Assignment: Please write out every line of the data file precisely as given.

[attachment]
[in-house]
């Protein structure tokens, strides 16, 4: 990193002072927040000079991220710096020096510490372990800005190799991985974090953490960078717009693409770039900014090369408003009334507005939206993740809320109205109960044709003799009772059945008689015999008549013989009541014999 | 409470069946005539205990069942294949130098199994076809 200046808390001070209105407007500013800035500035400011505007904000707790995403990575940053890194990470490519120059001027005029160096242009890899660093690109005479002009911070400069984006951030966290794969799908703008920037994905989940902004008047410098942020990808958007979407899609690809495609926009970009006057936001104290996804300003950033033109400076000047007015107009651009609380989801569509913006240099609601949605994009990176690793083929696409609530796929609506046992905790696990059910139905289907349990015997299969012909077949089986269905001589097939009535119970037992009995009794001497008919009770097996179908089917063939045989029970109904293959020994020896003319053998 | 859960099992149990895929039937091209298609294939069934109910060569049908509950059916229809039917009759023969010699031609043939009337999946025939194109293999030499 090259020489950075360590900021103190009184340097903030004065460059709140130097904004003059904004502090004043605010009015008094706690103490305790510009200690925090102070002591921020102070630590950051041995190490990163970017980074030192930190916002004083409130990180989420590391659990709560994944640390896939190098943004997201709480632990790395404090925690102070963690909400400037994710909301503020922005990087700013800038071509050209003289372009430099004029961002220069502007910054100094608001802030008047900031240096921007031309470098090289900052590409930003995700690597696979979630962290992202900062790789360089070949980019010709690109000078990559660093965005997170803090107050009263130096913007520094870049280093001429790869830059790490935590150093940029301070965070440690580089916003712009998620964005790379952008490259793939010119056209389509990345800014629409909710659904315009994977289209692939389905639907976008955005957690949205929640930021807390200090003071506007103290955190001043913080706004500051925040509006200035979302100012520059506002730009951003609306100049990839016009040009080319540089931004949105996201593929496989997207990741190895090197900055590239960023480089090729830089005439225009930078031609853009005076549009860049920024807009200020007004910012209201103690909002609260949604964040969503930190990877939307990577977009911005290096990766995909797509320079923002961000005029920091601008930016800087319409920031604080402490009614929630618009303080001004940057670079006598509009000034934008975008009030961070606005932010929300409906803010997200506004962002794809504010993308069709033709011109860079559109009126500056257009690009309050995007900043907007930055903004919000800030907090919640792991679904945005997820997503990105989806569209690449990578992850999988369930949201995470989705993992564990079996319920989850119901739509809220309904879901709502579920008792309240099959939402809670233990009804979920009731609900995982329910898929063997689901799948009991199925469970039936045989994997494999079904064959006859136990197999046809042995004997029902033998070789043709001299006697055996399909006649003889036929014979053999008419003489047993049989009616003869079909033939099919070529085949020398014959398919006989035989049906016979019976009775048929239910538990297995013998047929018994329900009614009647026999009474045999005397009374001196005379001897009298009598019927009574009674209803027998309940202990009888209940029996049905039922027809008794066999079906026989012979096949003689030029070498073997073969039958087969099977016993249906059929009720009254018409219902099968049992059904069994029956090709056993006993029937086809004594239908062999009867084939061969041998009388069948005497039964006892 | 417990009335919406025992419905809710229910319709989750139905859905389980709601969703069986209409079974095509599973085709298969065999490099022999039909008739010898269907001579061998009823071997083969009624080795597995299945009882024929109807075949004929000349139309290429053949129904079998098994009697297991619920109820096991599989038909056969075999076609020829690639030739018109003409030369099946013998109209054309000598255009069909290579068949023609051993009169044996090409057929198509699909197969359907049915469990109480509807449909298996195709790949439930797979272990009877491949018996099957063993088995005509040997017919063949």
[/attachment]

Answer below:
[in-house]
């Protein structure tokens, strides 16, 4: 990193002072927040000079991220710096020096510490372990800005190799991985974090953490960078717009693409770039900014090369408003009334507005939206993740809320109205109960044709003799009772059945008689015999008549013989009541014999 | 409470069946005539205990069942294949130098199994076809 200046808390001070209105407007500013800035500035400011505007904000707790995403990575940053890194990470490519120059001027005029160096242009890899660093690109005479002009911070400069984006951030966290794969799908703008920037994905989940902004008047410098942020990808958007979407899609690809495609926009970009006057936001104290996804300003950033033109400076000047007015107009651009609380989801569509913006240099609601949605994009990176690793083929696409609530796929609506046992905790696990059910139905289907349990015997299969012909077949089986269905001589097939009535119970037992009995009794001497008919009770097996179908089917063939045989029970109904293959020994020896003319053998 | 859960099992149990895929039937091209298609294939069934109910060569049908509950059916229809039917009759023969010699031609043939009337999946025939194109293999030499 090259020489950075360590900021103190009184340097903030004065460059709140130097904004003059904004502090004043605010009015008094706690103490305790510009200690925090102070002591921020102070630590950051041995190490990163970017980074030192930190916002004083409130990180989420590391659990709560994944640390896939190098943004997201709480632990790395404090925690102070963690909400400037994710909301503020922005990087700013800038071509050209003289372009430099004029961002220069502007910054100094608001802030008047900031240096921007031309470098090289900052590409930003995700690597696979979630962290992202900062790789360089070949980019010709690109000078990559660093965005997170803090107050009263130096913007520094870049280093001429790869830059790490935590150093940029301070965070440690580089916003712009998620964005790379952008490259793939010119056209389509990345800014629409909710659904315009994977289209692939389905639907976008955005957690949205929640930021807390200090003071506007103290955190001043913080706004500051925040509006200035979302100012520059506002730009951003609306100049990839016009040009080319540089931004949105996201593929496989997207990741190895090197900055590239960023480089090729830089005439225009930078031609853009005076549009860049920024807009200020007004910012209201103690909002609260949604964040969503930190990877939307990577977009911005290096990766995909797509320079923002961000005029920091601008930016800087319409920031604080402490009614929630618009303080001004940057670079006598509009000034934008975008009030961070606005932010929300409906803010997200506004962002794809504010993308069709033709011109860079559109009126500056257009690009309050995007900043907007930055903004919000800030907090919640792991679904945005997820997503990105989806569209690449990578992850999988369930949201995470989705993992564990079996319920989850119901739509809220309904879901709502579920008792309240099959939402809670233990009804979920009731609900995982329910898929063997689901799948009991199925469970039936045989994997494999079904064959006859136990197999046809042995004997029902033998070789043709001299006697055996399909006649003889036929014979053999008419003489047993049989009616003869079909033939099919070529085949020398014959398919006989035989049906016979019976009775048929239910538990297995013998047929018994329900009614009647026999009474045999005397009374001196005379001897009298009598019927009574009674209803027998309940202990009888209940029996049905039922027809008794066999079906026989012979096949003689030029070498073997073969039958087969099977016993249906059929009720009254018409219902099968049992059904069994029956090709056993006993029937086809004594239908062999009867084939061969041998009388069948005497039964006892 | 417990009335919406025992419905809710229910319709989750139905859905389980709601969703069986209409079974095509599973085709298969065999490099022999039909008739010898269907001579061998009823071997083969009624080795597995299945009882024929109807075949004929000349139309290429053949129904079998098994009697297991619920109820096991599989038909056969075999076609020829690639030739018109003409030369099946013998109209054309000598255009069909290579068949023609051993009169044996090409057929198509699909197969359907049915469990109480509807449909298996195709790949439930797979272990009877491949018996099957063993088995005509040997017919063949």